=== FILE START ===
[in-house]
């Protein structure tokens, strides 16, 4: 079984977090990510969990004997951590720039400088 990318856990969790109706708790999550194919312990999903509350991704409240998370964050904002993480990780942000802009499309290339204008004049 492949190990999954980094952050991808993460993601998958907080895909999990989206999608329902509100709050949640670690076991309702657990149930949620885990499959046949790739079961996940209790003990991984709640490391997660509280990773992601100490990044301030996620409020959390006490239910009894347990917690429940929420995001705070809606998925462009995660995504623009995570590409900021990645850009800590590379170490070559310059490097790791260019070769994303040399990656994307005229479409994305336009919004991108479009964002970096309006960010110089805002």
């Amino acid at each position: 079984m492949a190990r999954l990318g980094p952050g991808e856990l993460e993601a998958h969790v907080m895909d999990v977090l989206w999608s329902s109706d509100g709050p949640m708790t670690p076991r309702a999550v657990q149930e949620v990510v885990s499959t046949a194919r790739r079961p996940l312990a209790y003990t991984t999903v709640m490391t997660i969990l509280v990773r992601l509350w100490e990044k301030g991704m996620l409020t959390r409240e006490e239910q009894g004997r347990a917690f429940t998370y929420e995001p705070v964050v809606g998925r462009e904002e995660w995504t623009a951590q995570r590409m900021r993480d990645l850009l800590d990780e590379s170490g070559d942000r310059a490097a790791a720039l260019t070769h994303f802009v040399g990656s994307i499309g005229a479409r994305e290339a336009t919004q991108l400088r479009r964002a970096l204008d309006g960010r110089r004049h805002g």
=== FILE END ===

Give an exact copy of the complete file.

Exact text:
[in-house]
């Protein structure tokens, strides 16, 4: 079984977090990510969990004997951590720039400088 990318856990969790109706708790999550194919312990999903509350991704409240998370964050904002993480990780942000802009499309290339204008004049 492949190990999954980094952050991808993460993601998958907080895909999990989206999608329902509100709050949640670690076991309702657990149930949620885990499959046949790739079961996940209790003990991984709640490391997660509280990773992601100490990044301030996620409020959390006490239910009894347990917690429940929420995001705070809606998925462009995660995504623009995570590409900021990645850009800590590379170490070559310059490097790791260019070769994303040399990656994307005229479409994305336009919004991108479009964002970096309006960010110089805002």
């Amino acid at each position: 079984m492949a190990r999954l990318g980094p952050g991808e856990l993460e993601a998958h969790v907080m895909d999990v977090l989206w999608s329902s109706d509100g709050p949640m708790t670690p076991r309702a999550v657990q149930e949620v990510v885990s499959t046949a194919r790739r079961p996940l312990a209790y003990t991984t999903v709640m490391t997660i969990l509280v990773r992601l509350w100490e990044k301030g991704m996620l409020t959390r409240e006490e239910q009894g004997r347990a917690f429940t998370y929420e995001p705070v964050v809606g998925r462009e904002e995660w995504t623009a951590q995570r590409m900021r993480d990645l850009l800590d990780e590379s170490g070559d942000r310059a490097a790791a720039l260019t070769h994303f802009v040399g990656s994307i499309g005229a479409r994305e290339a336009t919004q991108l400088r479009r964002a970096l204008d309006g960010r110089r004049h805002g």